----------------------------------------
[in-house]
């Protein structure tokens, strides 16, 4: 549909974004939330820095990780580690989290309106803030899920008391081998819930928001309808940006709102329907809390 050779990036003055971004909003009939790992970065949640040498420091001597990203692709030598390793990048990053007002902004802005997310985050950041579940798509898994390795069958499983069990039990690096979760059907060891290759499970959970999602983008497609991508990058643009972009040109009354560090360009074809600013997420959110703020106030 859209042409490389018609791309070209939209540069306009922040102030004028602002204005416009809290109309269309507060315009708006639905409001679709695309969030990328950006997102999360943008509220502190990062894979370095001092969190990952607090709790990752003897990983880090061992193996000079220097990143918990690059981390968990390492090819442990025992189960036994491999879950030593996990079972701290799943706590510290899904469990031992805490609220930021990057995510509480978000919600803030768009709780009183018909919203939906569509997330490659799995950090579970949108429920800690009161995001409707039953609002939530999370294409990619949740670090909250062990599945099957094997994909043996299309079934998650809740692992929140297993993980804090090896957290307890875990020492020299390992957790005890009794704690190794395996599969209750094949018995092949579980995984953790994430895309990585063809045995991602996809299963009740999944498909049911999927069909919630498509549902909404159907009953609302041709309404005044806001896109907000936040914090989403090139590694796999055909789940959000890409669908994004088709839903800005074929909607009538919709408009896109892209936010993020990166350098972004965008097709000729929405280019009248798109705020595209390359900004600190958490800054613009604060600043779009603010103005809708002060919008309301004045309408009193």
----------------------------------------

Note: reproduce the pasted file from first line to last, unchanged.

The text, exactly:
[in-house]
């Protein structure tokens, strides 16, 4: 549909974004939330820095990780580690989290309106803030899920008391081998819930928001309808940006709102329907809390 050779990036003055971004909003009939790992970065949640040498420091001597990203692709030598390793990048990053007002902004802005997310985050950041579940798509898994390795069958499983069990039990690096979760059907060891290759499970959970999602983008497609991508990058643009972009040109009354560090360009074809600013997420959110703020106030 859209042409490389018609791309070209939209540069306009922040102030004028602002204005416009809290109309269309507060315009708006639905409001679709695309969030990328950006997102999360943008509220502190990062894979370095001092969190990952607090709790990752003897990983880090061992193996000079220097990143918990690059981390968990390492090819442990025992189960036994491999879950030593996990079972701290799943706590510290899904469990031992805490609220930021990057995510509480978000919600803030768009709780009183018909919203939906569509997330490659799995950090579970949108429920800690009161995001409707039953609002939530999370294409990619949740670090909250062990599945099957094997994909043996299309079934998650809740692992929140297993993980804090090896957290307890875990020492020299390992957790005890009794704690190794395996599969209750094949018995092949579980995984953790994430895309990585063809045995991602996809299963009740999944498909049911999927069909919630498509549902909404159907009953609302041709309404005044806001896109907000936040914090989403090139590694796999055909789940959000890409669908994004088709839903800005074929909607009538919709408009896109892209936010993020990166350098972004965008097709000729929405280019009248798109705020595209390359900004600190958490800054613009604060600043779009603010103005809708002060919008309301004045309408009193």